Fowler moved to tears after wild, watery loss

By Ryan Reiterman February 8, 2016, 2:28 am

SCOTTSDALE, Ariz. - Rickie Fowler had a lot more riding on the Waste Management Phoenix Open than anyone knew.

Even before he took questions from the media, it was clear his playoff loss Sunday to Hideki Matsuyama hurt - a lot.

His voice cracked with each answer as he recalled how he found the water twice on the short par-4 17th - once in regulation and then again on the fourth playoff hole - and how he came so close to winning his fifth title in nine months.

But it wasn’t club selection or missed putts that caused Fowler to break down in tears. When asked how he was going to get over his second-career playoff loss, Fowler could barely get the answer out.

“The hard part is having, you know, all my friends and family and grandpa and my dad who haven't seen me win,” Fowler said. “But I will be able to kinda hang with them tonight. I'll be all right. With how good I'm playing, I know I can win. That's the hard part.”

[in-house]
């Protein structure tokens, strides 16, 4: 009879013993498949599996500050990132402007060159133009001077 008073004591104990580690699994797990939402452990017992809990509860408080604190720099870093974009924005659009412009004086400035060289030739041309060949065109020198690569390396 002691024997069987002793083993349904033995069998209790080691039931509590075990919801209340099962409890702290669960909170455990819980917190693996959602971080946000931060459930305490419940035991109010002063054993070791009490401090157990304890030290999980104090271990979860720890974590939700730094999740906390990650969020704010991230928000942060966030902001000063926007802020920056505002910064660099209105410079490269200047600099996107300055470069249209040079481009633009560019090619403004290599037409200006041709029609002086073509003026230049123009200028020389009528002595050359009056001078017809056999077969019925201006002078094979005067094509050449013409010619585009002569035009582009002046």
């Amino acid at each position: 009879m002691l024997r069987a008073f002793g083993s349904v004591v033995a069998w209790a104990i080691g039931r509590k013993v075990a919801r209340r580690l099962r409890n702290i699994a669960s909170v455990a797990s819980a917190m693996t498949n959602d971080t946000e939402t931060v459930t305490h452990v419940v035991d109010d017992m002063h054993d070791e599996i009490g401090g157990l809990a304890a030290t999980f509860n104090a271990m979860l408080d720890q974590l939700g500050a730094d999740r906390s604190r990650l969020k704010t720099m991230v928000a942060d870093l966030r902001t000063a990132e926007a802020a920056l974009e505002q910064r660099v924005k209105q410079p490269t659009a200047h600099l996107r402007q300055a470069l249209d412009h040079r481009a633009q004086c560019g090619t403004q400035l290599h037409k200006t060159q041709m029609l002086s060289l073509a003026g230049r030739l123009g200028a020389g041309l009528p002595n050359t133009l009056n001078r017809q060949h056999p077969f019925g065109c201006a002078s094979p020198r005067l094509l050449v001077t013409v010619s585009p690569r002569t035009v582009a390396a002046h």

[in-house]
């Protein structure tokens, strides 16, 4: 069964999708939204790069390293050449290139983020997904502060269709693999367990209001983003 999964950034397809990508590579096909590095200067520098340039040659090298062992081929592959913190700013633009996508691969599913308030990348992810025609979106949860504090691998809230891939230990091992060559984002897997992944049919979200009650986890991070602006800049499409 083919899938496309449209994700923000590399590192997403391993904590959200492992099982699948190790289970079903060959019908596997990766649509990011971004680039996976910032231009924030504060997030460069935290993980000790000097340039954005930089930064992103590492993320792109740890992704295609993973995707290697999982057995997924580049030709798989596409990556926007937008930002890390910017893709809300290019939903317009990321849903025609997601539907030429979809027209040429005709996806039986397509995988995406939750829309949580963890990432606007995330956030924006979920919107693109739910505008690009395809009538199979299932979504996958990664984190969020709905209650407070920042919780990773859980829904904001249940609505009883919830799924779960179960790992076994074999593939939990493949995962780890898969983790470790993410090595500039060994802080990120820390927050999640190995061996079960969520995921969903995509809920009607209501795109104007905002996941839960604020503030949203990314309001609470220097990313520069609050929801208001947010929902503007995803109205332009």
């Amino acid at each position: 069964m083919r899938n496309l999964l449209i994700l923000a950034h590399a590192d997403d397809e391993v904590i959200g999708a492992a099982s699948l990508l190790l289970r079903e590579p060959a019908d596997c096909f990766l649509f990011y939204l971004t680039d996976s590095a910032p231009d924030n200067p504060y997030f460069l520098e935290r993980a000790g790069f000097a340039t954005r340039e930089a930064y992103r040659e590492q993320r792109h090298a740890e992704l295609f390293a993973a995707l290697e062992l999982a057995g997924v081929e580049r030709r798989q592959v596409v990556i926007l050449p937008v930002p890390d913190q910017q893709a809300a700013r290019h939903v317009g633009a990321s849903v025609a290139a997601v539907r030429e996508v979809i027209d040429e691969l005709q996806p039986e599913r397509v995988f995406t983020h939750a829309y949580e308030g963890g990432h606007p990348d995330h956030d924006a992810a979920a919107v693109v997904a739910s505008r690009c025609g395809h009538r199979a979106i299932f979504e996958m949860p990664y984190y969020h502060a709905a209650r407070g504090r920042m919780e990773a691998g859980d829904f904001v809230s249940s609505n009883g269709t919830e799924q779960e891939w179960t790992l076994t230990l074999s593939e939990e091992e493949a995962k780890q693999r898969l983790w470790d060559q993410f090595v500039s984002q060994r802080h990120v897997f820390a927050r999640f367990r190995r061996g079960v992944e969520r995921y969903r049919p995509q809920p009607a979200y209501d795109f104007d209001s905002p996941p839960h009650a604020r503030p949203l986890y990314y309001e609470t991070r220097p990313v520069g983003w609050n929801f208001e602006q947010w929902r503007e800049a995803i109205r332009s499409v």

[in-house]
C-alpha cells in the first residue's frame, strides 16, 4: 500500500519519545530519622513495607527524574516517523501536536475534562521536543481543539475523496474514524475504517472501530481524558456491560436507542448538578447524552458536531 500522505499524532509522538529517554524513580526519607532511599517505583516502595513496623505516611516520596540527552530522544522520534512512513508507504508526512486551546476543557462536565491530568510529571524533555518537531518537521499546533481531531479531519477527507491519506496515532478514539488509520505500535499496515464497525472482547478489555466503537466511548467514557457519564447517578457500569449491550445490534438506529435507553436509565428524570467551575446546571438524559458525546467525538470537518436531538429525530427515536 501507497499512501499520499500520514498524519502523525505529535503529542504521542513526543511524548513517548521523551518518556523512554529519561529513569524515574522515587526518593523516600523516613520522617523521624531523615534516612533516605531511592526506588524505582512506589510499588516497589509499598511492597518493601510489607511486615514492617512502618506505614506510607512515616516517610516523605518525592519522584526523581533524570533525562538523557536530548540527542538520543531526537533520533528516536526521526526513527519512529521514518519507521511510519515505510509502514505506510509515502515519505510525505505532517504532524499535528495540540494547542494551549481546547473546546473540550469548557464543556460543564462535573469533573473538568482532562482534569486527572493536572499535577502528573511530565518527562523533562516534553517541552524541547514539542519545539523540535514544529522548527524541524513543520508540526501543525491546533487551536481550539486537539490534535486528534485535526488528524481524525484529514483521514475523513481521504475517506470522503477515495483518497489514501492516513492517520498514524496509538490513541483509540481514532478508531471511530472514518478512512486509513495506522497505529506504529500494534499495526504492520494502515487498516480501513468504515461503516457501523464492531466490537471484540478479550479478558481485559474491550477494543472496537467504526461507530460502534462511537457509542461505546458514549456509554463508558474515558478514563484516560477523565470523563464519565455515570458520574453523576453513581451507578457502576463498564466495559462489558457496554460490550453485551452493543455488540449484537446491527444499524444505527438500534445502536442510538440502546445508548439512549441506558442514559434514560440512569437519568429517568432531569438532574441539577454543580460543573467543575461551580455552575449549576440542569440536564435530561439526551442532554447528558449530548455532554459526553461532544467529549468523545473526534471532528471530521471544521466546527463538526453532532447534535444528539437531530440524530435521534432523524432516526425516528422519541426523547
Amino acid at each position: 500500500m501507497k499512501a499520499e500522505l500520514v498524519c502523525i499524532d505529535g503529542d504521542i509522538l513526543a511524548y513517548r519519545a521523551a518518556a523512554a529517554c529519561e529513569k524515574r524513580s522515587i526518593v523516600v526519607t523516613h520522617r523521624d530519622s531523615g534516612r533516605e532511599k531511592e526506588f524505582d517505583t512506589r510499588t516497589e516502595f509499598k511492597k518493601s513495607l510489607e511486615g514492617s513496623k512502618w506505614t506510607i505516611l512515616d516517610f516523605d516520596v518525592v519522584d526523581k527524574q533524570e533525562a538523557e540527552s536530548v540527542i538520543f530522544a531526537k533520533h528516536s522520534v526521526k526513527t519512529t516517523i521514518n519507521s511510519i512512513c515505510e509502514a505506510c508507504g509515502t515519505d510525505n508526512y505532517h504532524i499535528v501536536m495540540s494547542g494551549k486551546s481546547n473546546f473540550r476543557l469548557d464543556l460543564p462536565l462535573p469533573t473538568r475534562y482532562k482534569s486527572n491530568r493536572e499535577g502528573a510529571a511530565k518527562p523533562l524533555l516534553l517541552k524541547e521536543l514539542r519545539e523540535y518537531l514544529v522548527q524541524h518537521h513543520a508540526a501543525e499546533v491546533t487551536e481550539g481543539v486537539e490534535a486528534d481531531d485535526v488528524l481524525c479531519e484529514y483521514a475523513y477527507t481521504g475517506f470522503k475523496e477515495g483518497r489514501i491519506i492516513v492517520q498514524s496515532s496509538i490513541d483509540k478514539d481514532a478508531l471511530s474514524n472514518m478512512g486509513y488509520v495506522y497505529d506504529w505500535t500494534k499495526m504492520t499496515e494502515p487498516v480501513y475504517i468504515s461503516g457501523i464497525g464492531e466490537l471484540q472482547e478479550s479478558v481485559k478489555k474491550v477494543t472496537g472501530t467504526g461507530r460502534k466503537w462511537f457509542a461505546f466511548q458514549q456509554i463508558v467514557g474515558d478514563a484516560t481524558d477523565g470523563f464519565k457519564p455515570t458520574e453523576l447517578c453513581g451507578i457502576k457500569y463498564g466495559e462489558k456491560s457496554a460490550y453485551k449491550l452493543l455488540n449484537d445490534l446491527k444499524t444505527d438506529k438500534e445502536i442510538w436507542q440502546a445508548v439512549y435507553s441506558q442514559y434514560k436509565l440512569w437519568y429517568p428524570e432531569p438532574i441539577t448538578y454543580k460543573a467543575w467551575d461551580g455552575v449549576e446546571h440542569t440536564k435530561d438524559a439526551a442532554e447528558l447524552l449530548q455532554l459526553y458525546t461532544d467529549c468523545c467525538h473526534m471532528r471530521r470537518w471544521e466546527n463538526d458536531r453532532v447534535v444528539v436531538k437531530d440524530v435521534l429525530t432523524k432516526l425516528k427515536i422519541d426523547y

And that’s when Fowler had to walk out.

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For most of the back nine, it looked like Fowler was heading to a coronation. The rowdy fans in the amphitheater at the par-3 16th were ready to hand him the trophy when Fowler stuck his tee shot to 8 feet, 9 inches.

Chants of “RICK-IE!” “RICK-IE!” “RICK-IE!” rained down as Fowler lined up his putt. Make it, and he leads Matsuyama and Harris English by three with two holes left.

He missed.

Then came the hole that would define this tournament. Fowler first selected 3-wood off the tee at the 317-yard, par-4 17th. But he put it back in the bag for the driver. Fowler smoked his driver down the stretch on the par-4 14th and the par-5 15th. This one was no different.